This was originally posted by me at http://blackanddarknight.wordpress.com (no longer available) on May 16, 2013.
Genre & Length: Young Adult/Science Fiction/Dystopian, 501 pages
In Beatrice Prior’s dystopian Chicago, society is divided into five factions, each dedicated to the cultivation of a particular virtue—Candor (the honest), Abnegation (the selfless), Dauntless (the brave), Amity (the peaceful), and Erudite (the intelligent). On an appointed day of every year, all sixteen-year-olds must select the faction to which they will devote the rest of their lives. For Beatrice, the decision is between staying with her family and being who she really is—she can’t have both. So she makes a choice that surprises everyone, including herself.
During the highly competitive initiation that follows, Beatrice renames herself Tris and struggles to determine who her friends really are—and where, exactly, a romance with a sometimes fascinating, sometimes infuriating boy fits into the life she’s chosen. But Tris also has a secret, one she’s kept hidden from everyone because she’s been warned it can mean death. And as she discovers a growing conflict that threatens to unravel her seemingly perfect society, she also learns that her secret might help her save those she loves . . . or it might destroy her.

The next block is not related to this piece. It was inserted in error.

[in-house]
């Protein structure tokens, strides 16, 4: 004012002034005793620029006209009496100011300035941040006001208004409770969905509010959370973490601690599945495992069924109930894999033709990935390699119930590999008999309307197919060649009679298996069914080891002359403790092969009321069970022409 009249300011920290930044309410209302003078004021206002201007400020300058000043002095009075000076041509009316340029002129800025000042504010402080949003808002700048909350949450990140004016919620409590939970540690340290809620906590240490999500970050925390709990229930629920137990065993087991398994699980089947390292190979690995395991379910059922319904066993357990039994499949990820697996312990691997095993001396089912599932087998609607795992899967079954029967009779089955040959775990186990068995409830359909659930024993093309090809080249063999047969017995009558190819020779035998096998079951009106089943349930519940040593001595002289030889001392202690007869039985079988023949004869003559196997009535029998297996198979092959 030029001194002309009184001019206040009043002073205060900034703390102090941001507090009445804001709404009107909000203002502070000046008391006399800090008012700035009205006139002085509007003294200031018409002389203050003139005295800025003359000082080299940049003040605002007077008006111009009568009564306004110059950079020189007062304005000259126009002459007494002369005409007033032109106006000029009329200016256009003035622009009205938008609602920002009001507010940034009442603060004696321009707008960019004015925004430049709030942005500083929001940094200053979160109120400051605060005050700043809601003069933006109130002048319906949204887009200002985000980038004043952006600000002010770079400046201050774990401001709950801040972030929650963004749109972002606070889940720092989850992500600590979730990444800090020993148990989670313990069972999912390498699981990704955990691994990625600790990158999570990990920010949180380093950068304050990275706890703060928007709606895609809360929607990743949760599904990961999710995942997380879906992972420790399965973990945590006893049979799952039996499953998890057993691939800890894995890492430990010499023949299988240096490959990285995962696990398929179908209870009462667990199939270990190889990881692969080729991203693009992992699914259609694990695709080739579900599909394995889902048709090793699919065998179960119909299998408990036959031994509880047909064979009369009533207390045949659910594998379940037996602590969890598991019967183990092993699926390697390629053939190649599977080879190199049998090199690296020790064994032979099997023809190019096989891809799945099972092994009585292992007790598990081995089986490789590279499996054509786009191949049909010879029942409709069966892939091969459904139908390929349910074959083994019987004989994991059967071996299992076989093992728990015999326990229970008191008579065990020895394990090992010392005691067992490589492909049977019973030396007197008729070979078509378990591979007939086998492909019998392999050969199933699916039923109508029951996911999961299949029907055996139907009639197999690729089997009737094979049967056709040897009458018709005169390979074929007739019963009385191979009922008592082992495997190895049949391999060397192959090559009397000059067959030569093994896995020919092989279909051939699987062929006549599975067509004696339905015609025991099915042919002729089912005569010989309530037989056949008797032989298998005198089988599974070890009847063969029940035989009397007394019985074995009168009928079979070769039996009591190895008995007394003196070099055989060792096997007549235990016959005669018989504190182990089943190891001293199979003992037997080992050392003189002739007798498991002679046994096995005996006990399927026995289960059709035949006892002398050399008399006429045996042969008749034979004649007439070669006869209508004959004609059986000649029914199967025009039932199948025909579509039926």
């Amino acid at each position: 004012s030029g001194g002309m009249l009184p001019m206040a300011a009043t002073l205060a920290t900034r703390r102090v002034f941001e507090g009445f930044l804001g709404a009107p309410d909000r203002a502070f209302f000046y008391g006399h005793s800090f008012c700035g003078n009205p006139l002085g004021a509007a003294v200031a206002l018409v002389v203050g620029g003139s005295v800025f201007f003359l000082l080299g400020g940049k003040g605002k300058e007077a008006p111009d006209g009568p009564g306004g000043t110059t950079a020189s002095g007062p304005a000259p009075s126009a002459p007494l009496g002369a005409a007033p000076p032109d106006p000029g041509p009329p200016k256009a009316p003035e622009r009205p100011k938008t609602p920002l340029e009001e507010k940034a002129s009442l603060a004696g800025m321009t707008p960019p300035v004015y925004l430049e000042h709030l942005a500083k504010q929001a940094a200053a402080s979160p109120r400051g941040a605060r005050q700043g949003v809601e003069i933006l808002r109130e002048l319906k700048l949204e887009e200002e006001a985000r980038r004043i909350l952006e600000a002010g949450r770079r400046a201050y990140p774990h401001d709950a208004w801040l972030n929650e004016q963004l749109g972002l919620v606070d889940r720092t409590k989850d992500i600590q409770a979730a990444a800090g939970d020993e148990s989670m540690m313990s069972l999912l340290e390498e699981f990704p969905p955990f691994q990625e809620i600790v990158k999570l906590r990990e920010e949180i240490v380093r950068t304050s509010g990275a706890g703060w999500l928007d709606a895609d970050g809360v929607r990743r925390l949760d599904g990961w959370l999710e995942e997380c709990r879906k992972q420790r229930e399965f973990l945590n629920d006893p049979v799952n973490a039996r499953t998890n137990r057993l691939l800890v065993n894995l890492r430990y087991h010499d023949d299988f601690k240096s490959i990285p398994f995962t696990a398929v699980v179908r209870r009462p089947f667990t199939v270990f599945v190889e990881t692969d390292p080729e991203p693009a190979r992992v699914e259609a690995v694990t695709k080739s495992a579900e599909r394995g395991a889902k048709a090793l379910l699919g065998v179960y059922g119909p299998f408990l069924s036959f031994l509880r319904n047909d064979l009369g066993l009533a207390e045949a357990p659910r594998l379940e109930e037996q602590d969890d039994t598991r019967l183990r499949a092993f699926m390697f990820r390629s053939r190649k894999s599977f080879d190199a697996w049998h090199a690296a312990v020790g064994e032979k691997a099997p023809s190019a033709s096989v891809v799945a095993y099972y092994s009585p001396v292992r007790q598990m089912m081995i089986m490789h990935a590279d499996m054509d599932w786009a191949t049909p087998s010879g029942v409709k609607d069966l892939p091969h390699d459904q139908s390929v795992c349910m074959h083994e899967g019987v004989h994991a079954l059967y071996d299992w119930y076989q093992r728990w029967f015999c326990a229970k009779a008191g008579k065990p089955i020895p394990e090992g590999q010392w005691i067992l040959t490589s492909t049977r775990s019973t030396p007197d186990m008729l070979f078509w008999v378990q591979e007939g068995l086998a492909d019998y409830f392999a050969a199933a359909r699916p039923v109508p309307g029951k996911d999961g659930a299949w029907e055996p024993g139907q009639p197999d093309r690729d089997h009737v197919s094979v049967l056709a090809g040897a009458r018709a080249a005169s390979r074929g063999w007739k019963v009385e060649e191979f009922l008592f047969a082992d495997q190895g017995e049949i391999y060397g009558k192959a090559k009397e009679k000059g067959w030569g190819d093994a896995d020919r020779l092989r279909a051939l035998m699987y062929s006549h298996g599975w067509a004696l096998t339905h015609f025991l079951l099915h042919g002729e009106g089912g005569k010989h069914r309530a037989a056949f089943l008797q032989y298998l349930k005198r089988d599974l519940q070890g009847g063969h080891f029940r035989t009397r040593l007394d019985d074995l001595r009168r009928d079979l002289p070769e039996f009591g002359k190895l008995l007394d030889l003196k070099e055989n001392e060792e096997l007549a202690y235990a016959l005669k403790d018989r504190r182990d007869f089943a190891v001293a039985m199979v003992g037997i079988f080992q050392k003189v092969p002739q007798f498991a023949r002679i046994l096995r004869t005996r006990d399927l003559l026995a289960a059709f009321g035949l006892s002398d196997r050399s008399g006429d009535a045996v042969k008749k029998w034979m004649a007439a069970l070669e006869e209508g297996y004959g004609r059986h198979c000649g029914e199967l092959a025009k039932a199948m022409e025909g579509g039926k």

Debut author Veronica Roth bursts onto the literary scene with the first book in the Divergent series—dystopian thrillers filled with electrifying decisions, heartbreaking betrayals, stunning consequences, and unexpected romance.
Plot: So captivating. I immediately identified with the Beatrice/Tris’ inner struggle – do you be true to what you feel inside, or loyal to those who have devoted their lives to you? I literally could not put this book down.
Pacing: Well balanced. I didn’t feel rushed OR slowed by the different aspects of this book, and there were plenty of both slow, thoughtful scenes and action-packed ones.
Writing Style: It didn’t stand out to me, but it didn’t overshadow the plot, and that’s good. A story can be well-written, and the plot itself still suck. This one was perfectly balanced – the writing style didn’t overshadow the plot, nor did the plot suffer from bad writing.
Would I read this book again: Probably. I’ll definitely finish reading the series.